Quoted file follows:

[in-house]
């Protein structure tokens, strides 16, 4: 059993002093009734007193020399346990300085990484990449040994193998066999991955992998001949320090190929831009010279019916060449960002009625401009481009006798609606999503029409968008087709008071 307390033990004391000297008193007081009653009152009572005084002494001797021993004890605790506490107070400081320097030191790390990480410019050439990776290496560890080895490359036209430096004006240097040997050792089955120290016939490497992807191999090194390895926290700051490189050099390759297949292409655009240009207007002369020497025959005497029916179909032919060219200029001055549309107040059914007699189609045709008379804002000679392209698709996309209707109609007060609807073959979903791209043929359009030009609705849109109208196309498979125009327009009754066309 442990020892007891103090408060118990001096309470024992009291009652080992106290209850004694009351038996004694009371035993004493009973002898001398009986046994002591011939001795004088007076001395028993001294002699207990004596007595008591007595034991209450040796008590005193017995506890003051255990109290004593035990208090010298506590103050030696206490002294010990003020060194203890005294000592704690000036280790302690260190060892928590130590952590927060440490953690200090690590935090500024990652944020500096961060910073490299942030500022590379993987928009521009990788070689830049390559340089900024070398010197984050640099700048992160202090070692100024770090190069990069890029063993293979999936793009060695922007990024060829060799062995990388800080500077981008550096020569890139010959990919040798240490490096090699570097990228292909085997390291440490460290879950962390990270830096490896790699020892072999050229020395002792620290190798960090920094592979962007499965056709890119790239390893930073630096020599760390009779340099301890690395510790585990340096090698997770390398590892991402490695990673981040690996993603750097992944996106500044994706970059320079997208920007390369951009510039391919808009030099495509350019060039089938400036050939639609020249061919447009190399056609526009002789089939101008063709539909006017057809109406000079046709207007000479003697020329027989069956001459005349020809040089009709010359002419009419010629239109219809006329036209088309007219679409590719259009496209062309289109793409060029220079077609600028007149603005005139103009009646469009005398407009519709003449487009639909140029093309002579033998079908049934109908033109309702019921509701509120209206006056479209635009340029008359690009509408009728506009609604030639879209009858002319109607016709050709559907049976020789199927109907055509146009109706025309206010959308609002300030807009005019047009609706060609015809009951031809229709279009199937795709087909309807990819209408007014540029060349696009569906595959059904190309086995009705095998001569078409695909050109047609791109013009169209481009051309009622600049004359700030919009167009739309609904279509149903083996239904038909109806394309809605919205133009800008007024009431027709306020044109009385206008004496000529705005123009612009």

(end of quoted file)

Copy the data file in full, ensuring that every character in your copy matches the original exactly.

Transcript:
[in-house]
């Protein structure tokens, strides 16, 4: 059993002093009734007193020399346990300085990484990449040994193998066999991955992998001949320090190929831009010279019916060449960002009625401009481009006798609606999503029409968008087709008071 307390033990004391000297008193007081009653009152009572005084002494001797021993004890605790506490107070400081320097030191790390990480410019050439990776290496560890080895490359036209430096004006240097040997050792089955120290016939490497992807191999090194390895926290700051490189050099390759297949292409655009240009207007002369020497025959005497029916179909032919060219200029001055549309107040059914007699189609045709008379804002000679392209698709996309209707109609007060609807073959979903791209043929359009030009609705849109109208196309498979125009327009009754066309 442990020892007891103090408060118990001096309470024992009291009652080992106290209850004694009351038996004694009371035993004493009973002898001398009986046994002591011939001795004088007076001395028993001294002699207990004596007595008591007595034991209450040796008590005193017995506890003051255990109290004593035990208090010298506590103050030696206490002294010990003020060194203890005294000592704690000036280790302690260190060892928590130590952590927060440490953690200090690590935090500024990652944020500096961060910073490299942030500022590379993987928009521009990788070689830049390559340089900024070398010197984050640099700048992160202090070692100024770090190069990069890029063993293979999936793009060695922007990024060829060799062995990388800080500077981008550096020569890139010959990919040798240490490096090699570097990228292909085997390291440490460290879950962390990270830096490896790699020892072999050229020395002792620290190798960090920094592979962007499965056709890119790239390893930073630096020599760390009779340099301890690395510790585990340096090698997770390398590892991402490695990673981040690996993603750097992944996106500044994706970059320079997208920007390369951009510039391919808009030099495509350019060039089938400036050939639609020249061919447009190399056609526009002789089939101008063709539909006017057809109406000079046709207007000479003697020329027989069956001459005349020809040089009709010359002419009419010629239109219809006329036209088309007219679409590719259009496209062309289109793409060029220079077609600028007149603005005139103009009646469009005398407009519709003449487009639909140029093309002579033998079908049934109908033109309702019921509701509120209206006056479209635009340029008359690009509408009728506009609604030639879209009858002319109607016709050709559907049976020789199927109907055509146009109706025309206010959308609002300030807009005019047009609706060609015809009951031809229709279009199937795709087909309807990819209408007014540029060349696009569906595959059904190309086995009705095998001569078409695909050109047609791109013009169209481009051309009622600049004359700030919009167009739309609904279509149903083996239904038909109806394309809605919205133009800008007024009431027709306020044109009385206008004496000529705005123009612009």